Amateur golf was Bobby Jones’ passion. The best in the world are invited to play with the pros in the Masters every year. The lowest score earns a medal and an invite to the green jacket ceremony. Many would-be-pros wait until the Monday following the Masters to turn professional, as not to miss their first chance to play the course.

So it seems appropriate Augusta National would embrace amateur golf as a way to open the door to more competition, more opportunity for a group of golfers who have never had the chance to dunk an 8-iron into Rae’s Creek or watch their approach shot at nine roll back to the bottom of the fairway. 

It’s not equal opportunity, exactly, but it is an opportunity. And a historic change in tradition.

• As we write this morning, the tournament online broadcast is playing on another part of my computer screen. Tiger Woods is featured. All’s right with the world. 

As it was yesterday when the par-3 tournament was played. The highlight? When Jack Nicklaus' grandson, wearing his caddy whites, was given the club on the last tee. And proceeded to knock it in for a hole in one. Nicklaus called it his best moment at Augusta. If you watch the video, it's easy to see why.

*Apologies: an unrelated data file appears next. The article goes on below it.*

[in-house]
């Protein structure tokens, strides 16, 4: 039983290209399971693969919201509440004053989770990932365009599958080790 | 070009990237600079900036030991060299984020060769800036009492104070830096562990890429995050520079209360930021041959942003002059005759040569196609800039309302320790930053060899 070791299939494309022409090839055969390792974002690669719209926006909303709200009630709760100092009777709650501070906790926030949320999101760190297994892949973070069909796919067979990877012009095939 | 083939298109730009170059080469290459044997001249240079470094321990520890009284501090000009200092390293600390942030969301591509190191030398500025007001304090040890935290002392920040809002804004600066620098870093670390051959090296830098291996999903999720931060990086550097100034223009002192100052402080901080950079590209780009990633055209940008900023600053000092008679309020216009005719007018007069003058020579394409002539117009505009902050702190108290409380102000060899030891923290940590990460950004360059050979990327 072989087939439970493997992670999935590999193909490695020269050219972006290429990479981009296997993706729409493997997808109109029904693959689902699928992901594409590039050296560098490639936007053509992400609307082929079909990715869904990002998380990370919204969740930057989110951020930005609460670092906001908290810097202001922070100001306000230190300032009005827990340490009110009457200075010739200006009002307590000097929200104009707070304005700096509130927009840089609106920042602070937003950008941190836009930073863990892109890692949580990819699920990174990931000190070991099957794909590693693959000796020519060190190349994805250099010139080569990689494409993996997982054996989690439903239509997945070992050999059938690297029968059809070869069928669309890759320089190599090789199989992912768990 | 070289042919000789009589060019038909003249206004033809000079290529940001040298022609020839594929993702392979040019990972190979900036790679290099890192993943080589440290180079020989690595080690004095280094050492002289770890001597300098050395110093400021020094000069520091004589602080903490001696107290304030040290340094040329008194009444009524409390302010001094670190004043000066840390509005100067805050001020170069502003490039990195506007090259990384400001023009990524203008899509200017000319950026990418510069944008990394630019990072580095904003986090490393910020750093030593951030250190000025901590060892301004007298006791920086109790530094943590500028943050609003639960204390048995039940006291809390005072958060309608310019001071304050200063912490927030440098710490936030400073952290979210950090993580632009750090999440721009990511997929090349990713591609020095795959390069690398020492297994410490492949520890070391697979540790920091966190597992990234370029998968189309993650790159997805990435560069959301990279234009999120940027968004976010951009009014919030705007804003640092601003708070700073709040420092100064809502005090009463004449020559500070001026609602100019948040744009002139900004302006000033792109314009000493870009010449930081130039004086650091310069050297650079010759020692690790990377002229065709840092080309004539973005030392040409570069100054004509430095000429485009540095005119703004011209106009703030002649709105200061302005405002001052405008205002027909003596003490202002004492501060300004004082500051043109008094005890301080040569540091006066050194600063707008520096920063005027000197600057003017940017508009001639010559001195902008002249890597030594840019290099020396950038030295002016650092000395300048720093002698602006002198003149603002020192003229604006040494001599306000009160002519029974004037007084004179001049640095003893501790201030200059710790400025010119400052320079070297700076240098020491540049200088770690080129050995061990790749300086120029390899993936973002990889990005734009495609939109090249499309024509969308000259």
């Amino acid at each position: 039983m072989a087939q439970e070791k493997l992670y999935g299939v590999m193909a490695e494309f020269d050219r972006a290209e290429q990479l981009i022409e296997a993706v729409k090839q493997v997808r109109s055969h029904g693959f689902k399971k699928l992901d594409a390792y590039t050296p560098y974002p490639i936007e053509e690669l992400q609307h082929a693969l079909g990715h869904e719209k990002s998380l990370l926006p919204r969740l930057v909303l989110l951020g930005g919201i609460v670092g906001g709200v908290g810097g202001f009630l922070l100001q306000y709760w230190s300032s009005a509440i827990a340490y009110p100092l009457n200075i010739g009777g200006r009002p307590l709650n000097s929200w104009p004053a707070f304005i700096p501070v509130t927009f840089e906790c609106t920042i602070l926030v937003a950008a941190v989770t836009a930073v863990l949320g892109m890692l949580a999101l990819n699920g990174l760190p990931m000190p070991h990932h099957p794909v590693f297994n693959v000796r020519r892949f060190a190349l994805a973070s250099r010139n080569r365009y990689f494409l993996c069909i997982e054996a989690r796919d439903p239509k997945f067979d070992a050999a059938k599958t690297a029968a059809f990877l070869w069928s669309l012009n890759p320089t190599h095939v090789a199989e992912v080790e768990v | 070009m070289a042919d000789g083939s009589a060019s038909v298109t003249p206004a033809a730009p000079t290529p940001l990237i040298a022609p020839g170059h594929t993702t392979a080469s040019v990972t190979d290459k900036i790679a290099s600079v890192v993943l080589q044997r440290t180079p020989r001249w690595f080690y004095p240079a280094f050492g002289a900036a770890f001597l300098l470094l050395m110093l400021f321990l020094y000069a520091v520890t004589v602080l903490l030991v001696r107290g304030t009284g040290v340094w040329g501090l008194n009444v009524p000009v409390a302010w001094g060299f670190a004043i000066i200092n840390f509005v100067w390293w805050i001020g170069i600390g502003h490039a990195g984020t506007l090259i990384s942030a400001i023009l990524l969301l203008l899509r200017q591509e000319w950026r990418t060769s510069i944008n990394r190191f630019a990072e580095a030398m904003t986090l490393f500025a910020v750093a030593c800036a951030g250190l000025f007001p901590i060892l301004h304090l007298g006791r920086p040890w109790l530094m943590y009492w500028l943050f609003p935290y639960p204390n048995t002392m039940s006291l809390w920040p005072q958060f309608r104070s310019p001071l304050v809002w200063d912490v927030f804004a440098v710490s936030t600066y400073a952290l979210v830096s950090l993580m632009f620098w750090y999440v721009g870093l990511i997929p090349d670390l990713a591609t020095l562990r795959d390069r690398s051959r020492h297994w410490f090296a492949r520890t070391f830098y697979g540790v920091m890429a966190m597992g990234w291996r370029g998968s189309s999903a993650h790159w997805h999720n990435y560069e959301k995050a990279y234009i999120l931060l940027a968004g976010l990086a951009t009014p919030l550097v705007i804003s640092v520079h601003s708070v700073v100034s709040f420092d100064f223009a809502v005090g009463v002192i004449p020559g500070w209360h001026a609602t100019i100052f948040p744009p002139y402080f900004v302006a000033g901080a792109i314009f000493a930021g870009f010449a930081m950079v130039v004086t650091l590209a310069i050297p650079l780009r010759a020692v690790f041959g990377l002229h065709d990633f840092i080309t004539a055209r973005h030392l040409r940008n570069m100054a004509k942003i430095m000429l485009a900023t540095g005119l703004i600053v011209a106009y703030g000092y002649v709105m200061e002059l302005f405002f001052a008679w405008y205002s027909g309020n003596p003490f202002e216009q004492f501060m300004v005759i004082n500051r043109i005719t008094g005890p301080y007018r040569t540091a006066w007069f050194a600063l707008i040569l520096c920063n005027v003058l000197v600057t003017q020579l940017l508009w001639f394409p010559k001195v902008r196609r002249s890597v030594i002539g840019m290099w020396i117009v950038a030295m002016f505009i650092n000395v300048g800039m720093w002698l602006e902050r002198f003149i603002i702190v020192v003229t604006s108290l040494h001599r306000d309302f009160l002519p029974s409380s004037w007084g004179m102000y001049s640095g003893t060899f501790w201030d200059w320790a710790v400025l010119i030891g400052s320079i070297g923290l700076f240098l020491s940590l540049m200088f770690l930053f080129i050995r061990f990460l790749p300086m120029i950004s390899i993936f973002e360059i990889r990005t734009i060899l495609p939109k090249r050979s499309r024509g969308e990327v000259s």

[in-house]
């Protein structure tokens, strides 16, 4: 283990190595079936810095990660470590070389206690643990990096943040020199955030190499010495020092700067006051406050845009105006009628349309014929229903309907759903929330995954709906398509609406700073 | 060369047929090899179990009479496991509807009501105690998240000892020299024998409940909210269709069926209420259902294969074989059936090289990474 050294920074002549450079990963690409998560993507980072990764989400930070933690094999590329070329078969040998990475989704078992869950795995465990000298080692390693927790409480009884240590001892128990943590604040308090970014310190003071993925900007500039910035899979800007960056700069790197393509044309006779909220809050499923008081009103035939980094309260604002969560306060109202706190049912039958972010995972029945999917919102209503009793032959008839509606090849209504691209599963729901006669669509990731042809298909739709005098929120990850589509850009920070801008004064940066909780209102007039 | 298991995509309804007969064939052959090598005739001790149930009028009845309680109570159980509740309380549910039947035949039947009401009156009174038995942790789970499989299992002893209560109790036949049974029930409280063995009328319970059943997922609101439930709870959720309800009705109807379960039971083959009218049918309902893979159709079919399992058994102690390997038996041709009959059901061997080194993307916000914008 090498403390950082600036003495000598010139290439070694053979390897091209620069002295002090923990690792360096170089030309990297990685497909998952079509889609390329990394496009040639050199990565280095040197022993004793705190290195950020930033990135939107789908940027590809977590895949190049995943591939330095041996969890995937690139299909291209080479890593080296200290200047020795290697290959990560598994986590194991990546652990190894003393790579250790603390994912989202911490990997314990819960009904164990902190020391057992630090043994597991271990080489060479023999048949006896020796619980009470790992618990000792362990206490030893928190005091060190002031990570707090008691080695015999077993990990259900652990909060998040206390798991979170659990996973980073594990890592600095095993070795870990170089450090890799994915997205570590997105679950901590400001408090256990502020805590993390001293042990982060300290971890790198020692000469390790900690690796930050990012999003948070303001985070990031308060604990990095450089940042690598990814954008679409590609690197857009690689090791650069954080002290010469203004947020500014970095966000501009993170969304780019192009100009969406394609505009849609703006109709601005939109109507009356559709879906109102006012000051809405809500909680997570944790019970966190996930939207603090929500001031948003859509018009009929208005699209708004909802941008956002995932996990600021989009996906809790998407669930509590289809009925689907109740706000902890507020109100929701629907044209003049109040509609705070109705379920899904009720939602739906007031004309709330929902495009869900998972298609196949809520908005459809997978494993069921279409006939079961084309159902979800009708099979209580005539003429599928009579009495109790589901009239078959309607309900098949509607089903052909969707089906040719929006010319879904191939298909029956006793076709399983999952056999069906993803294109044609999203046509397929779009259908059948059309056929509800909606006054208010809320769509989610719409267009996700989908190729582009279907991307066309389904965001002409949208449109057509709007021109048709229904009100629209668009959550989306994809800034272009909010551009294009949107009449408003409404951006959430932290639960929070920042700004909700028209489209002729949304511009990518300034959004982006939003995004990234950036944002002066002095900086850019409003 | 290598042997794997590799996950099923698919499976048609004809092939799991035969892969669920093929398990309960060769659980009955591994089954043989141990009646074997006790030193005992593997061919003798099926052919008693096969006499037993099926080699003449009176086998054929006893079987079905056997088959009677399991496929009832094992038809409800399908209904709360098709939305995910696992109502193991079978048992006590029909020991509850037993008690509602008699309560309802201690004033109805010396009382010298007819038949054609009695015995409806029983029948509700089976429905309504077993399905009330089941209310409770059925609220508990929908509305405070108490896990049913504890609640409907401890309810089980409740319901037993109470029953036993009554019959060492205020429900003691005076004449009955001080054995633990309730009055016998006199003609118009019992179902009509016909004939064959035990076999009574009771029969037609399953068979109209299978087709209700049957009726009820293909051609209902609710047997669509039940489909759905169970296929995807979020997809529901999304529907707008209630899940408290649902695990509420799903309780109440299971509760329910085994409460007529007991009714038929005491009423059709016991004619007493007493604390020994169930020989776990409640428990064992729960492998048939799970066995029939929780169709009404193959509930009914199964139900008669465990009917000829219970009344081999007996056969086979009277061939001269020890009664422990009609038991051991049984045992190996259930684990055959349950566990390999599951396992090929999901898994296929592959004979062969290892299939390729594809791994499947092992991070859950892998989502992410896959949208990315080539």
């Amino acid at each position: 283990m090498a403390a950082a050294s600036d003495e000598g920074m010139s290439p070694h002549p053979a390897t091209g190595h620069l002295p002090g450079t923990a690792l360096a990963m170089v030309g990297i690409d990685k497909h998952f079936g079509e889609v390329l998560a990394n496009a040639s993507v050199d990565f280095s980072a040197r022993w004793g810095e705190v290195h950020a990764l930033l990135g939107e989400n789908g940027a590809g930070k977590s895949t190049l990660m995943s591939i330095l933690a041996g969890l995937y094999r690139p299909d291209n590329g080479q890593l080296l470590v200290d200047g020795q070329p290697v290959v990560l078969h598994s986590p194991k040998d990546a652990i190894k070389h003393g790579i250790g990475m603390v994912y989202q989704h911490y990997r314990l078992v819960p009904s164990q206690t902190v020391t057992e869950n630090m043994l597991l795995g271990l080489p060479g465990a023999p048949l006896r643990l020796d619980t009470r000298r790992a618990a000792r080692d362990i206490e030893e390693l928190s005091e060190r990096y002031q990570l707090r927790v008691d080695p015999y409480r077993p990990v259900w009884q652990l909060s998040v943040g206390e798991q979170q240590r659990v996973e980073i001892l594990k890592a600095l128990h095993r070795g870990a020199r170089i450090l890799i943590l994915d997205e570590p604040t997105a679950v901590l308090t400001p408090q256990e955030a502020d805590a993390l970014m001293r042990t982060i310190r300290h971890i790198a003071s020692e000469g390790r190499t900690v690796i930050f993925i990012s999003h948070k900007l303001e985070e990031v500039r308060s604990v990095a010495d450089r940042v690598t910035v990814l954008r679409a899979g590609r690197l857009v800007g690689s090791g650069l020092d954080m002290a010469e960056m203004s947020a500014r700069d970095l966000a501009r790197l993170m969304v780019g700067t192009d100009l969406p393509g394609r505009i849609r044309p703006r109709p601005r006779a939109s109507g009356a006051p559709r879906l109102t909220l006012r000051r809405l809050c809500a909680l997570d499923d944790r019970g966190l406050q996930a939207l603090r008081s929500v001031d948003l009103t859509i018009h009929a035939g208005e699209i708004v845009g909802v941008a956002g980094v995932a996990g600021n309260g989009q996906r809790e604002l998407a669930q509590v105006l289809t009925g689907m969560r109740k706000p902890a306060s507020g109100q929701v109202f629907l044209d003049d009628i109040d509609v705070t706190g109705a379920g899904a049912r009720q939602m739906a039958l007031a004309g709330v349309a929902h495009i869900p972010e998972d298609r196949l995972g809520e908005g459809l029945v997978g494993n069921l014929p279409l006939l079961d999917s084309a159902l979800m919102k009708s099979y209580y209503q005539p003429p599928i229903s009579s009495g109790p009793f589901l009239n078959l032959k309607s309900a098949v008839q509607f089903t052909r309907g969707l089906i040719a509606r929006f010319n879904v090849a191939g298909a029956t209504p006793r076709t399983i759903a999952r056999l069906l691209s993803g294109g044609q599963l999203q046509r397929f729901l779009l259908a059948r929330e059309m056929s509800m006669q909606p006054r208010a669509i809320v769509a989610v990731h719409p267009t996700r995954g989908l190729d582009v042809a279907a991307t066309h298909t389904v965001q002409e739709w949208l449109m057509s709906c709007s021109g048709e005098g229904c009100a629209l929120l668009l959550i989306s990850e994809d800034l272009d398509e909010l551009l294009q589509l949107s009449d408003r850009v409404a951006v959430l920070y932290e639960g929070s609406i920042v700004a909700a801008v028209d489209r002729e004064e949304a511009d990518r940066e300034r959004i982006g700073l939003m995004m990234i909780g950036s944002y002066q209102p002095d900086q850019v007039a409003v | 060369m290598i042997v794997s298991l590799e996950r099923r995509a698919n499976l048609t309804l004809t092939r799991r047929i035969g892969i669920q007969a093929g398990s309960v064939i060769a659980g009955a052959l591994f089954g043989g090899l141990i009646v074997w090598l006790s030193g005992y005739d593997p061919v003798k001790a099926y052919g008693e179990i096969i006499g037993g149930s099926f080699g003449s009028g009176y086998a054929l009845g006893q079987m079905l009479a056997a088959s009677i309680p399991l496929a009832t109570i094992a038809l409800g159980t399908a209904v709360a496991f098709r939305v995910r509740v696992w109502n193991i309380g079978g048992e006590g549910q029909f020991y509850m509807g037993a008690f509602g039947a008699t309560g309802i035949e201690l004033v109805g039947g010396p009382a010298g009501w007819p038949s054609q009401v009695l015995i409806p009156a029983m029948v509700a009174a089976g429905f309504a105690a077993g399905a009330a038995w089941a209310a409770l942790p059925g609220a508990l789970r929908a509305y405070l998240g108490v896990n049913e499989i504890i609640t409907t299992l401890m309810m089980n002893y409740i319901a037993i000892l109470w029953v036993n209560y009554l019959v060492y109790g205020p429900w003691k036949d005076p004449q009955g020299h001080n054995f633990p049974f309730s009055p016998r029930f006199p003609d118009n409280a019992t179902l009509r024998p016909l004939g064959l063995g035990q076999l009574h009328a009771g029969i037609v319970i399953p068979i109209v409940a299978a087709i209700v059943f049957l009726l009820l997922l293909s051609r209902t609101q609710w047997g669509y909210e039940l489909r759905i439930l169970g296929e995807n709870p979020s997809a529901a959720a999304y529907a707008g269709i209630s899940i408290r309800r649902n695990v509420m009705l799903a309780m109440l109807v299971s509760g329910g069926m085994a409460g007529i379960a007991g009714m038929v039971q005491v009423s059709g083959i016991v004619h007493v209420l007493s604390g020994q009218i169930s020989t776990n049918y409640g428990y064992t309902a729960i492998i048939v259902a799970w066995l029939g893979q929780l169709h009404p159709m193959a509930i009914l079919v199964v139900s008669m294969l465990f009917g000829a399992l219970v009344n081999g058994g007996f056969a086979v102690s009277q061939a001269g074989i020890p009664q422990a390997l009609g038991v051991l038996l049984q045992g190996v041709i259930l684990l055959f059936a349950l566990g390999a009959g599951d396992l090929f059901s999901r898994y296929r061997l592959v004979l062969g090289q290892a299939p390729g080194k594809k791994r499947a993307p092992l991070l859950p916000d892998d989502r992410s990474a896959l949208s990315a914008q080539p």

•••

Gonzaga: Speaking of tradition, the Zags will go into the 2018-19 basketball season as one of the favorites nationally. Jim Meehan perused the Internet this week and has a story on how the experts perceive the Bulldogs’ chances next season.

WSU: Around the Pac-12 yesterday, Washington was back at it in spring football practice. Most of the focus thus far has been on the defense, though the offensive line is also in the spotlight. … Oregon State began practice yesterday with some bad news. … Oregon is in the middle of its spring as well and one player has decided to leave. … The two Oregon schools have some basketball news too, with players coming and going. … There is still some discussion of Herm Edwards comments the other day. … Can Arizona get back to recruiting players from the Islands? … Utah takes pride in its defense. … This off-field news is something I will continue to follow.